IT DEFIES ALL LOGIC THAT A DANISH AUTHOR SHOULD SUCCEED IN THE USA, BEFORE MAKING SERIOUS HEADWAY AT HOME. BUT THAT’S WHAT DORTHE NORS DID. SHE CROSSED THE ATLANTIC WITH HER NOVELS UNDER HER ARM, MADE HER BREAKTHROUGH, THEN BROUGHT HOME THE BACON.
written, concluding by saying that Dorthe Nors had found her ‘voice’ with these short stories. These fifteen short stories were also praised for their ability to create a whole universe in a few pages – only to then break down those same dimensions. Their singular deep, dark, but also humorous, tone was also highly praised. But despite the great critical response to Kantslag (Karate Chop), it only saw one relatively modest print run. After that, not much happened. Until, that is, Dorthe Nors got some of the short stories translated to English and began sending them to newspapers and journals in the US. And it soon
‘Dorthe Nors is a new author on the block and has time on her side. Perhaps that’s why she actually dares to dive in at life’s deep end. No fear of flying or the existential PHOTO: AGNETE SCHLICHTKRULL abyss here, and a symbolism transpired that they were more than that pushes language close to the interested in publishing them. The breaking point. There’s something New Yorker too. Way to go! epic about Dorthe Nors’ writing. And she has huge potential.’ Thus wrote So the ball was well and truly Weekendavisen’s reviewer in 2005, on rolling in the USA, where Kantslag the publication of Dorthe Nors’ novel (Karate Chop) was published in Ann Lie (Ann Lie). A few years would 2014 by Graywolf Press, and then pass though before this potential was republished in Denmark, where it realised and, ironically, Dorthe Nors has sold five print runs. Graywolf had to take a detour via the USA also bought the rights to Dorthe before Danish readers ‘dug’ her talent. Nors’ novels Dage (Days) and Minna mangler et øvelokale (Minna needs a Dorthe Nors’ short story collection practice room). Kantslag (Karate Chop) came out in Denmark in 2008 to some fine The short stories in Kantslag (Karate reviews, amongst other places in Chop) depict skewed lives. Take the Berlingske, which described it as Christian civil servant at the Ministry challenging, empathic and well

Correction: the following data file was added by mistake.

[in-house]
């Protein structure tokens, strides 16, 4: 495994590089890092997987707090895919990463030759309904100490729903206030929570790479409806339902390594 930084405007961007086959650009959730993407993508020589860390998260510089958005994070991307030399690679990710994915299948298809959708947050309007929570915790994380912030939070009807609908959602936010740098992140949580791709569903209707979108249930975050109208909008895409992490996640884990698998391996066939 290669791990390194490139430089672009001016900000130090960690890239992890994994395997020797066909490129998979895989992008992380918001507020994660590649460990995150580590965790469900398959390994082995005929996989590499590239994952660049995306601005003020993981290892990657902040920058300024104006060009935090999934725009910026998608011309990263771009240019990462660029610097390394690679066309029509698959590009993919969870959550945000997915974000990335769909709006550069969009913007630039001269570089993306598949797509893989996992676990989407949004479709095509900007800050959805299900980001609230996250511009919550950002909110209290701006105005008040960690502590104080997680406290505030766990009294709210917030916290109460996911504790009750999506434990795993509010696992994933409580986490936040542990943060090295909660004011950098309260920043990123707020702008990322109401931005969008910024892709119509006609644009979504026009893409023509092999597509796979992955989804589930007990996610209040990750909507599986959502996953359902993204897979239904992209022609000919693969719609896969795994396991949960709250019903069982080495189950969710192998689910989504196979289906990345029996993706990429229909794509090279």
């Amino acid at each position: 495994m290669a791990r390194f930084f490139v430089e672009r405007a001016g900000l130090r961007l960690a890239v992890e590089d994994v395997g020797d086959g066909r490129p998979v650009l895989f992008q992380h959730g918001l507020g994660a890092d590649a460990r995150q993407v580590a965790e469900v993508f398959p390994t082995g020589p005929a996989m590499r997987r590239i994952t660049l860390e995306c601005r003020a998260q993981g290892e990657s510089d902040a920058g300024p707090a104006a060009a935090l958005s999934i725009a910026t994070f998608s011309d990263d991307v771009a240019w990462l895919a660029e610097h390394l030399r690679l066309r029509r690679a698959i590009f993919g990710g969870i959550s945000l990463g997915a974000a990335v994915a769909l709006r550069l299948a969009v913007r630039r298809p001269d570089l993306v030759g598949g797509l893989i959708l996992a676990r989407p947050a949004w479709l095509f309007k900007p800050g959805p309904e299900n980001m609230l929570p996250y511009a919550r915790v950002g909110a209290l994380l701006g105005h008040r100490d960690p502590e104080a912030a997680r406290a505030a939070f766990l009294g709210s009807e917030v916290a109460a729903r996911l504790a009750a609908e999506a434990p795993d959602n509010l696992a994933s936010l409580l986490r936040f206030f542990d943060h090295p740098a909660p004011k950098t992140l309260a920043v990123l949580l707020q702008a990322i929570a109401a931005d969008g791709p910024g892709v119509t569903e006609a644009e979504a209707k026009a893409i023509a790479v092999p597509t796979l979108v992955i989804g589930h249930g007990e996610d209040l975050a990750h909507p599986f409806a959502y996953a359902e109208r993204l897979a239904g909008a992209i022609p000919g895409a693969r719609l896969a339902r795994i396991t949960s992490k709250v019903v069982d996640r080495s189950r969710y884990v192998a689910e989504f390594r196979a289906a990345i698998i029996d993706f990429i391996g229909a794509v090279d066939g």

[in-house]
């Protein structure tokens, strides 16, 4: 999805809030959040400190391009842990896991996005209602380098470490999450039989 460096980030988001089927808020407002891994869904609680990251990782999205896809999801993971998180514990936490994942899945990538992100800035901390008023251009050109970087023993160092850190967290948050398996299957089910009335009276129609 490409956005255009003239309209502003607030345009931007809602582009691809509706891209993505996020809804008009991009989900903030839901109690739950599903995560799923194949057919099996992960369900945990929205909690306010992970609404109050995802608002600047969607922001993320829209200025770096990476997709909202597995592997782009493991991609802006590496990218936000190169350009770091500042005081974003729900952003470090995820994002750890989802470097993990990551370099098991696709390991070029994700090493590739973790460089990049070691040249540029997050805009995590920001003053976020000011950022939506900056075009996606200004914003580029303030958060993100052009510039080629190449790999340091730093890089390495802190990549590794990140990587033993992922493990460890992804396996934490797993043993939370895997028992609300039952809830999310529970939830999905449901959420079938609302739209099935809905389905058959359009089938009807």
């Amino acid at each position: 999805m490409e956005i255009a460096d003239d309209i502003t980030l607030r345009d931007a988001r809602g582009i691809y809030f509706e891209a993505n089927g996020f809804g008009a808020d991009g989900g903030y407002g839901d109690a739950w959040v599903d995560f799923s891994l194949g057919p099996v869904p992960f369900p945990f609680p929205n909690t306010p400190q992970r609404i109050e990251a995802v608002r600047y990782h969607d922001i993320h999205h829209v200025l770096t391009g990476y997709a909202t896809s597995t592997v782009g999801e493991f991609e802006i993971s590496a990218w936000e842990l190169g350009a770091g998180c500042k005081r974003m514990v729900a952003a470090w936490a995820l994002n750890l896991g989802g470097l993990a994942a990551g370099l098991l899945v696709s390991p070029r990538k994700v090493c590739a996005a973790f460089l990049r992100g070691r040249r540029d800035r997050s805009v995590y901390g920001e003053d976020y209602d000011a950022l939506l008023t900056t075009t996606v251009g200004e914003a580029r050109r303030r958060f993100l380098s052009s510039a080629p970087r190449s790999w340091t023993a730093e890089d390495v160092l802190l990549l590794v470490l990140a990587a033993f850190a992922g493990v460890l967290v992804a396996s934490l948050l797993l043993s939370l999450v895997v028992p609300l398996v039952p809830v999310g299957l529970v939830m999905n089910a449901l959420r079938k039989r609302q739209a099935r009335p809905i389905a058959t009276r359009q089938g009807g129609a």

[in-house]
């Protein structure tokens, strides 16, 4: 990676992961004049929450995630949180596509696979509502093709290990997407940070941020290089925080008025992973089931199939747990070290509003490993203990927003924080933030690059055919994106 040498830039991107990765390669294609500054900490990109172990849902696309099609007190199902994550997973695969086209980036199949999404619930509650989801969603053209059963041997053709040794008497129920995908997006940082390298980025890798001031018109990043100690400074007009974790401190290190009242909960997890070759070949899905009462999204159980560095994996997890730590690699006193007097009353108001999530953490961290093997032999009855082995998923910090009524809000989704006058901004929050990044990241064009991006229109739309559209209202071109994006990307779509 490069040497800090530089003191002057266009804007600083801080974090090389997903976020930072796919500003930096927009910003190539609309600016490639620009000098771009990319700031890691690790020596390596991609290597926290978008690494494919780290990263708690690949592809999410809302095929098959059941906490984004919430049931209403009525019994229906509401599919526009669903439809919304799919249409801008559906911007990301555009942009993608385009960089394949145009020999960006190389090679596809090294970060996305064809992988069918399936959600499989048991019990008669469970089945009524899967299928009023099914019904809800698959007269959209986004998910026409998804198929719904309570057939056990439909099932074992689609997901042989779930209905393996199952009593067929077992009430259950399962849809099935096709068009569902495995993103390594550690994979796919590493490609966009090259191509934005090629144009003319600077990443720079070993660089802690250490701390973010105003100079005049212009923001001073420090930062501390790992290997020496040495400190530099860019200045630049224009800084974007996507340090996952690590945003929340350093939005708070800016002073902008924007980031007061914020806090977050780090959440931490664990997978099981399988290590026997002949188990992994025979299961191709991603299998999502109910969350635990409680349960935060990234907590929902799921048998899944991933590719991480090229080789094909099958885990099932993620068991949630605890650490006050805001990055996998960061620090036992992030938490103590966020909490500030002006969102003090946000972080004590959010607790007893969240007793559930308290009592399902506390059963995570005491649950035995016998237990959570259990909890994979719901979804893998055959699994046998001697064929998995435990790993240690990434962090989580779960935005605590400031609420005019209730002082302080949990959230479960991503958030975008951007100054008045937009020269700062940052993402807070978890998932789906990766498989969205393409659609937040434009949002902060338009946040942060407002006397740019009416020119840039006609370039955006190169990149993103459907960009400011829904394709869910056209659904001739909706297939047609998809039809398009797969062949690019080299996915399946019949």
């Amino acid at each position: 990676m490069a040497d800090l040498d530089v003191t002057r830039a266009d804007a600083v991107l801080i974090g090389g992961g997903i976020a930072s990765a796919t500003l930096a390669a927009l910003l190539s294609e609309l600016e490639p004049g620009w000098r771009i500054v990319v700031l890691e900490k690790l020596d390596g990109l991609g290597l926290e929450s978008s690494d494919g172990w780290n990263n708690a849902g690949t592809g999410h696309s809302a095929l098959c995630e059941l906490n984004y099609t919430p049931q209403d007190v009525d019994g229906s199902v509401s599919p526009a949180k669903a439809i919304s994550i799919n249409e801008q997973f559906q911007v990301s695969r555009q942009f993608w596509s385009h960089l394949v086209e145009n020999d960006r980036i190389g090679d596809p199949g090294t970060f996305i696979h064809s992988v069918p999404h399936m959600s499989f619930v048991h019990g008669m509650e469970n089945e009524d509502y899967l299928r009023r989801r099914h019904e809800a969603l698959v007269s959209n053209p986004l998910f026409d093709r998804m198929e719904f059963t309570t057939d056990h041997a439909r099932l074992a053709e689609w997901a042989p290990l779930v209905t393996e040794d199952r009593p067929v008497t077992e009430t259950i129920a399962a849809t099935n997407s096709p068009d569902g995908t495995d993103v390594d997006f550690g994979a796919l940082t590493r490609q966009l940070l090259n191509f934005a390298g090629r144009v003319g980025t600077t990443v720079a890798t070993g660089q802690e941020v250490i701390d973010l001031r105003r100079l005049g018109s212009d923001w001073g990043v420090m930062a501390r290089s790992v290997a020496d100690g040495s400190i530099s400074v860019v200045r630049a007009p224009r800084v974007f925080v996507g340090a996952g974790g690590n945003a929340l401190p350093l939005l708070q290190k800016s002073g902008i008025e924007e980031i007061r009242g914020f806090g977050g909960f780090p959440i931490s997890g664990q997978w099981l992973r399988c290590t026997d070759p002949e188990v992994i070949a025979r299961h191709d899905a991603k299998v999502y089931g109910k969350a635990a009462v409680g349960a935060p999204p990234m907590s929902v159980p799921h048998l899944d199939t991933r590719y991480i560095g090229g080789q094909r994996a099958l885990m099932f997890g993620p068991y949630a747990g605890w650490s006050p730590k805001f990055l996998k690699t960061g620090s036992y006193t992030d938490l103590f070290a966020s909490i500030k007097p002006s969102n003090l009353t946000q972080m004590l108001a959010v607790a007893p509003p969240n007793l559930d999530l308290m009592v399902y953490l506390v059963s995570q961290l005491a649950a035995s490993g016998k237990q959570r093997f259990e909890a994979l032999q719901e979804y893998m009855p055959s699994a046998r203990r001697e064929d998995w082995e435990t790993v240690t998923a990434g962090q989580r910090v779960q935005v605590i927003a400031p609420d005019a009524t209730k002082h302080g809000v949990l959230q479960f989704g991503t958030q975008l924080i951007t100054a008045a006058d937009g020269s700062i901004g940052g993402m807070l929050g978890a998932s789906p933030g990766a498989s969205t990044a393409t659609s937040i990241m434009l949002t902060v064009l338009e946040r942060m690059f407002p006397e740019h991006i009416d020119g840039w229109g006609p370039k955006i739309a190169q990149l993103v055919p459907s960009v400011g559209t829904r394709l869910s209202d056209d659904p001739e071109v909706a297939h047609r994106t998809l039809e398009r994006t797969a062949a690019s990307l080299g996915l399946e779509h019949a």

of Foreign Affairs for example who coverts to Buddhism; a home nurse who orders tomatoes for delivery but will not take that last one that pushes it over a kilo; then the apparently run of the mill husband who nurtures a passion for female killers … Many characters are balanced on the quivering edge of something just about to happen – a shakiness picked up by the reader who’s never sure where the story is going but gives in to the effortlessly flowing narrative. Dorthe Nors, born 1970, debuted in 2001 with the novel Soul (Soul). Then the novels Stormesteren (The Great Master) 2003 and Ann Lie (Ann Lie) 2005, and in 2008 a short story collection Kantslag (Karate Chop). Then the novella Dage (Days) in 2010, and Minna mangler et øvelokale (Minna needs a practice room) 2013. The latter is a novel about the forty year old Minna, a composer writing a sonata, but finding it hard to find her soundscape. And anyway she’s no practice room. In fact, there’s a few things she needs. Like a baby, a true calling in life and her own ‘voice’ … “Sharp and funny satire,” said Weekendavisen, whilst Information’s reviewer said it was the funniest Danish novel she’d read in a long time.
Kantslag (Karate Shop) Samleren 2008, 147 pages. FOREIGN RIGHTS: Ahlander Agency, Astri von Arbin Ahlander, email@example.com. PREVIOUS TITLES SOLD TO: Czech Republic, Germany, Romania, United Kingdom, United States.
Published on Oct 1, 2014
This autumn’s book season is upon us and Danish Literary Magazine highlights some new books that show where Danish literature is ‘at’ right...